The Olympics are coming: Boston’s bid for 2024

United States Olympic Committee president Lawrence F. Probst III, flanked by Boston mayor Martin J. Walsh (left) , talks about the USOC selecting Boston as its applicant city to host the 2024 Olympic and Paralympic Games during a press conference at the Boston Convention Center and Exhibition Center last Friday.
Greg M. Cooper | USA TODAY Sports | Reuters
United States Olympic Committee president Lawrence F. Probst III, flanked by Boston mayor Martin J. Walsh (left) , talks about the USOC selecting Boston as its applicant city to host the 2024 Olympic and Paralympic Games during a press conference at the Boston Convention Center and Exhibition Center last Friday.

Earlier this month, the United States Olympic Committee (USOC) selected Boston to represent the U.S. in the international bid to host the 2024 summer games. The city beat out Los Angeles, San Francisco, and Washington.

Boston Mayor Martin Walsh initially declined to hold a public referendum to vote on the city's candidacy however, after local opposition, he told The Wall Street Journal, "I wouldn't stand in the way."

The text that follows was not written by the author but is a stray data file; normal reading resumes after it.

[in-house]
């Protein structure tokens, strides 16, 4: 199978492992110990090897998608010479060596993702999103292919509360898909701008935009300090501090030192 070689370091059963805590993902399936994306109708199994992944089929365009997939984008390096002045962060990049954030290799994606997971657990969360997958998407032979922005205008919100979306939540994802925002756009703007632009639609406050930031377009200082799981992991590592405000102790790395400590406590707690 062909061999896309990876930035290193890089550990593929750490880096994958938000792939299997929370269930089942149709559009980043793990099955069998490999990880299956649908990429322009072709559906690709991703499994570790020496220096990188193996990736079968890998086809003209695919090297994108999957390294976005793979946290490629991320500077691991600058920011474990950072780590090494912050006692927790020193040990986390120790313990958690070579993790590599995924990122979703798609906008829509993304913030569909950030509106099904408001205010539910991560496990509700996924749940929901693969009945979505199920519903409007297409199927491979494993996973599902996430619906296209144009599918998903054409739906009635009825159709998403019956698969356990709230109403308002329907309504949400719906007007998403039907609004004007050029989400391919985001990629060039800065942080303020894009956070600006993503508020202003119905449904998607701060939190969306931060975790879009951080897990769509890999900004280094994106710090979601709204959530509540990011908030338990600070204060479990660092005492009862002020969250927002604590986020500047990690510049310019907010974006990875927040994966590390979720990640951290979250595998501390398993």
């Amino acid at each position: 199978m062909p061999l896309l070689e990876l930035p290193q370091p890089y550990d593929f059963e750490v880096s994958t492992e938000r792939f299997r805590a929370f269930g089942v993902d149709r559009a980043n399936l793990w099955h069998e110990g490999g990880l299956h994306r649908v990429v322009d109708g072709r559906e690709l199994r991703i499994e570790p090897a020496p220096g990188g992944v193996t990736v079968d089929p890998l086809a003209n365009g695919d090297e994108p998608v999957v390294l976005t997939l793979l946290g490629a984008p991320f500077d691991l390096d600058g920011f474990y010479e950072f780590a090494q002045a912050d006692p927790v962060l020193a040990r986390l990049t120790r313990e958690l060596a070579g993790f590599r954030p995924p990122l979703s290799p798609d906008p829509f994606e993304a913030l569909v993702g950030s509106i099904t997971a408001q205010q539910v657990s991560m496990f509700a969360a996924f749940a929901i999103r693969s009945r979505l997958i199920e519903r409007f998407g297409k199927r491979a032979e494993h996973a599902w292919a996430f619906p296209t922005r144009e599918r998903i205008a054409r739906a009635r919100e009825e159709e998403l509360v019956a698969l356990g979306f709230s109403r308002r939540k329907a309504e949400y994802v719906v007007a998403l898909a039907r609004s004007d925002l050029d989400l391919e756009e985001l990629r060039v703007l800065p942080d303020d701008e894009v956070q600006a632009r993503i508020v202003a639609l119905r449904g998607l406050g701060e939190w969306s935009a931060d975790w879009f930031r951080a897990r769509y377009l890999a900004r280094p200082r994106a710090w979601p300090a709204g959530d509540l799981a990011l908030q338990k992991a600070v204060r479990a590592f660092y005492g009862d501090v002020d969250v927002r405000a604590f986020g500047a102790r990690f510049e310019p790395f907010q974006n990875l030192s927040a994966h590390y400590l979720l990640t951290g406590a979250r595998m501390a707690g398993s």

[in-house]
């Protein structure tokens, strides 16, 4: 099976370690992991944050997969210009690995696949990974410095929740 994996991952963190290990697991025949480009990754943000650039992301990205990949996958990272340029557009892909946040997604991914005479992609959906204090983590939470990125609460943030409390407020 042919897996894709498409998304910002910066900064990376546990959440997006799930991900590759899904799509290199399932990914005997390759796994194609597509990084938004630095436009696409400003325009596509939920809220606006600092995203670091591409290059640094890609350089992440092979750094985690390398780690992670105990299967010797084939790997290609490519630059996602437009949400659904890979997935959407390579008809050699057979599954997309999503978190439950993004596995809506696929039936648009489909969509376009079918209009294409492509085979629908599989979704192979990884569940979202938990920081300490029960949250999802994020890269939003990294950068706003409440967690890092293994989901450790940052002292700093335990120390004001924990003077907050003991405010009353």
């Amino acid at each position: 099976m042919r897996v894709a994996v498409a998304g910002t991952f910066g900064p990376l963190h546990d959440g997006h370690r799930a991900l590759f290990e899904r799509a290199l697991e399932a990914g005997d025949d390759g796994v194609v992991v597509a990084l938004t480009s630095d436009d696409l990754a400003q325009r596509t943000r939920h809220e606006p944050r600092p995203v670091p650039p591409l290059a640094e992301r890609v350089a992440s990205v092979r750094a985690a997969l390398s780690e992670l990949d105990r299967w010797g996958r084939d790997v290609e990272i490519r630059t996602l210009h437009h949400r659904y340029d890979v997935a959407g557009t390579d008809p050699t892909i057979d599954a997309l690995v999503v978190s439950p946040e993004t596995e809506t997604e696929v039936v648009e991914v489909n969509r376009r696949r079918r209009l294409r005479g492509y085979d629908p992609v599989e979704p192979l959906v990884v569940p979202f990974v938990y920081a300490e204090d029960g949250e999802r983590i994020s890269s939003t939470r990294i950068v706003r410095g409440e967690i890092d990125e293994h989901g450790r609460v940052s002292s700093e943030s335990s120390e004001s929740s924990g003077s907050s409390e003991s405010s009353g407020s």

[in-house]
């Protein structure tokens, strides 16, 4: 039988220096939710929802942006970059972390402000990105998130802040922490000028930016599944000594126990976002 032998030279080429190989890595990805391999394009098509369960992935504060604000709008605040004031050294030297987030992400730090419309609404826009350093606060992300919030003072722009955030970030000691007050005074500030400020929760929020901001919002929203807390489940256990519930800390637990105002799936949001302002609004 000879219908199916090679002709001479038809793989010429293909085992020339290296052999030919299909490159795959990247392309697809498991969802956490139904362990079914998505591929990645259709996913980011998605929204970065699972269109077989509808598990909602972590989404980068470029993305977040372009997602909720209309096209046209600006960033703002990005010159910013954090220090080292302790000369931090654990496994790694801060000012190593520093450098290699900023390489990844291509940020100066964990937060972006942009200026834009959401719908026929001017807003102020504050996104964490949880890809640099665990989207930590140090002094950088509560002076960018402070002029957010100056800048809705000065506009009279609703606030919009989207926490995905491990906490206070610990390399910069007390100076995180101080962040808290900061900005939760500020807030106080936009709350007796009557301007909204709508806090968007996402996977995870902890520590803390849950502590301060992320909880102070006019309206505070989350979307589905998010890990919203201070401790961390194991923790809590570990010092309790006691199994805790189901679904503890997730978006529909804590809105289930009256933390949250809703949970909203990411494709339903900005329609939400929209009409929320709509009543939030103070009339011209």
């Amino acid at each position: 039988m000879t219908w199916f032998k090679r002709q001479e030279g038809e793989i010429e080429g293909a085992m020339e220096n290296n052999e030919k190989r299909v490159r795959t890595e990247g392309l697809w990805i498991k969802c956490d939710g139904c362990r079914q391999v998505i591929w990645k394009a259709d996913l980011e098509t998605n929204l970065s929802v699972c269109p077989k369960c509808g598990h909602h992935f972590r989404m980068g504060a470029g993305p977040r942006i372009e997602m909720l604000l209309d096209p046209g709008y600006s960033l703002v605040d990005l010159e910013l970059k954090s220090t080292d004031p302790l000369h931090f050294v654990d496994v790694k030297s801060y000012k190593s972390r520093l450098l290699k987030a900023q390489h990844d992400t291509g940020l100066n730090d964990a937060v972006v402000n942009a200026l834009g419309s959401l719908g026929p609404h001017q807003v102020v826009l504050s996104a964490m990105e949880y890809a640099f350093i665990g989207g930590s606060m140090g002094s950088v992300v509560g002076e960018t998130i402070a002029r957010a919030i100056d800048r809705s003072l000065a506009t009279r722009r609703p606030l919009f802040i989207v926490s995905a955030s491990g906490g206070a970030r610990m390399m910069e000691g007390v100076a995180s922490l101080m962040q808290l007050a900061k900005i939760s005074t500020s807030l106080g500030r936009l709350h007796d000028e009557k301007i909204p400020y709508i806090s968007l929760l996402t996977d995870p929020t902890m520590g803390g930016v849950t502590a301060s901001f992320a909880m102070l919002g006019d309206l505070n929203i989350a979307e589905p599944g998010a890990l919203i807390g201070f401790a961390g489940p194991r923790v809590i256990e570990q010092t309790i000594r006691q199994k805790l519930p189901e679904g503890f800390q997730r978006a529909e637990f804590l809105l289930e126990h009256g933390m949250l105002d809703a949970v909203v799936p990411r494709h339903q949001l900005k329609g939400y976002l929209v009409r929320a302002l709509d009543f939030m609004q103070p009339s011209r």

A referendum could jeopardize Boston's bid as it indicates a lack of support from the city's residents. The USOC will submit an official candidate city to the International Olympic Committee (IOC) in September. If public approval is not high, the organization could instead back another bidding city.

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U.S. contenders for the 2012 games were thwarted because of low approval ratings and political unrest. New York's bid was dismissed because of conflict concerning the construction of a stadium in Manhattan, and Chicago's bid never gained more than 70 percent of the public's approval. The Journal reported that the IOC prefers public endorsement ratings to be at or above 80 percent.

A survey conducted by the MassINC Polling Group for radio news station WBUR in Boston showed 51 percent of Bostonians were in support of the games and 75 percent wanted to hold a local vote.

"The IOC would feel very nervous at awarding the games to a city where there isn't a clear majority who are in support of the idea," said consultant Michael Payne, a former IOC chief marketing officer, in the Journal's report.

Boston, if chosen by the USOC, would go up against cities such as Rome and Berlin.

Read the full article by The Wall Street Journal